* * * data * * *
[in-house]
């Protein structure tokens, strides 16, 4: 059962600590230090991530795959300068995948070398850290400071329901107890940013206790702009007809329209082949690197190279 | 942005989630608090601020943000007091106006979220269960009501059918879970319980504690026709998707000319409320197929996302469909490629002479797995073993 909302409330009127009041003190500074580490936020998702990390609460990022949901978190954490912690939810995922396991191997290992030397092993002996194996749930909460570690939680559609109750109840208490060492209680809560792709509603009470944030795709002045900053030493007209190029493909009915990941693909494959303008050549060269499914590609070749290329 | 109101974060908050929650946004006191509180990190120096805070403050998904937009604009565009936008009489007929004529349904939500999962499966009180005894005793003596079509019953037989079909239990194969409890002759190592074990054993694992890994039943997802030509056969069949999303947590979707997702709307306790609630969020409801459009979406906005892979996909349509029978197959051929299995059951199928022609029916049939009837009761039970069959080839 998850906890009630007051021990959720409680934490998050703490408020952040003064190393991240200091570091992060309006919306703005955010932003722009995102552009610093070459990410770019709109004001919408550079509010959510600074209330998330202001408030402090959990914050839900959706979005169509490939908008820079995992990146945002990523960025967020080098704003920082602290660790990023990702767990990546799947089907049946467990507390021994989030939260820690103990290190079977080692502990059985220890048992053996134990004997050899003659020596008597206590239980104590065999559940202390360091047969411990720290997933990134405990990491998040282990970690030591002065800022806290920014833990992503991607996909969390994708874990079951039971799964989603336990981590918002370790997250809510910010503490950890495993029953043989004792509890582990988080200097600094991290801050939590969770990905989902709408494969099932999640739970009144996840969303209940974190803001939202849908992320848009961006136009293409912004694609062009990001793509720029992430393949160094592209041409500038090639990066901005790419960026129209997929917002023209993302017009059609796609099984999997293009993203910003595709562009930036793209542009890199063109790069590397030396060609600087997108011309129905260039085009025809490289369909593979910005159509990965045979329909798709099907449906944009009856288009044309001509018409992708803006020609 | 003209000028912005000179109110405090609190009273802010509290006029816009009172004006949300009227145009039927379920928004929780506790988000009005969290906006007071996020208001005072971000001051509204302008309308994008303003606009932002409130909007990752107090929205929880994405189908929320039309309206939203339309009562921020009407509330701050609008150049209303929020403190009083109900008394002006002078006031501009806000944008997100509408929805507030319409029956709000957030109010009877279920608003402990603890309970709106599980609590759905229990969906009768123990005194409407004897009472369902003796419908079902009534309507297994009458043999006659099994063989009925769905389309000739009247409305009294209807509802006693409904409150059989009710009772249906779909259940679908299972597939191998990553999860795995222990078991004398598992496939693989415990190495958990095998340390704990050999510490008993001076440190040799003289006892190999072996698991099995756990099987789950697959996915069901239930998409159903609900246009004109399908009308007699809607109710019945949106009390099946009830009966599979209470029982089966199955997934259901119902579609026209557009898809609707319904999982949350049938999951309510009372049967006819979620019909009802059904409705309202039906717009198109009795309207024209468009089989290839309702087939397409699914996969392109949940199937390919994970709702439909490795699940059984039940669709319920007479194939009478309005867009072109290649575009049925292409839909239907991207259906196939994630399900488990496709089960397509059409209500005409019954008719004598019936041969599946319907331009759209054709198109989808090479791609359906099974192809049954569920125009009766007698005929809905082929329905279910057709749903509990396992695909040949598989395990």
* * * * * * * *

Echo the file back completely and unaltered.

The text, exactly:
[in-house]
């Protein structure tokens, strides 16, 4: 059962600590230090991530795959300068995948070398850290400071329901107890940013206790702009007809329209082949690197190279 | 942005989630608090601020943000007091106006979220269960009501059918879970319980504690026709998707000319409320197929996302469909490629002479797995073993 909302409330009127009041003190500074580490936020998702990390609460990022949901978190954490912690939810995922396991191997290992030397092993002996194996749930909460570690939680559609109750109840208490060492209680809560792709509603009470944030795709002045900053030493007209190029493909009915990941693909494959303008050549060269499914590609070749290329 | 109101974060908050929650946004006191509180990190120096805070403050998904937009604009565009936008009489007929004529349904939500999962499966009180005894005793003596079509019953037989079909239990194969409890002759190592074990054993694992890994039943997802030509056969069949999303947590979707997702709307306790609630969020409801459009979406906005892979996909349509029978197959051929299995059951199928022609029916049939009837009761039970069959080839 998850906890009630007051021990959720409680934490998050703490408020952040003064190393991240200091570091992060309006919306703005955010932003722009995102552009610093070459990410770019709109004001919408550079509010959510600074209330998330202001408030402090959990914050839900959706979005169509490939908008820079995992990146945002990523960025967020080098704003920082602290660790990023990702767990990546799947089907049946467990507390021994989030939260820690103990290190079977080692502990059985220890048992053996134990004997050899003659020596008597206590239980104590065999559940202390360091047969411990720290997933990134405990990491998040282990970690030591002065800022806290920014833990992503991607996909969390994708874990079951039971799964989603336990981590918002370790997250809510910010503490950890495993029953043989004792509890582990988080200097600094991290801050939590969770990905989902709408494969099932999640739970009144996840969303209940974190803001939202849908992320848009961006136009293409912004694609062009990001793509720029992430393949160094592209041409500038090639990066901005790419960026129209997929917002023209993302017009059609796609099984999997293009993203910003595709562009930036793209542009890199063109790069590397030396060609600087997108011309129905260039085009025809490289369909593979910005159509990965045979329909798709099907449906944009009856288009044309001509018409992708803006020609 | 003209000028912005000179109110405090609190009273802010509290006029816009009172004006949300009227145009039927379920928004929780506790988000009005969290906006007071996020208001005072971000001051509204302008309308994008303003606009932002409130909007990752107090929205929880994405189908929320039309309206939203339309009562921020009407509330701050609008150049209303929020403190009083109900008394002006002078006031501009806000944008997100509408929805507030319409029956709000957030109010009877279920608003402990603890309970709106599980609590759905229990969906009768123990005194409407004897009472369902003796419908079902009534309507297994009458043999006659099994063989009925769905389309000739009247409305009294209807509802006693409904409150059989009710009772249906779909259940679908299972597939191998990553999860795995222990078991004398598992496939693989415990190495958990095998340390704990050999510490008993001076440190040799003289006892190999072996698991099995756990099987789950697959996915069901239930998409159903609900246009004109399908009308007699809607109710019945949106009390099946009830009966599979209470029982089966199955997934259901119902579609026209557009898809609707319904999982949350049938999951309510009372049967006819979620019909009802059904409705309202039906717009198109009795309207024209468009089989290839309702087939397409699914996969392109949940199937390919994970709702439909490795699940059984039940669709319920007479194939009478309005867009072109290649575009049925292409839909239907991207259906196939994630399900488990496709089960397509059409209500005409019954008719004598019936041969599946319907331009759209054709198109989808090479791609359906099974192809049954569920125009009766007698005929809905082929329905279910057709749903509990396992695909040949598989395990």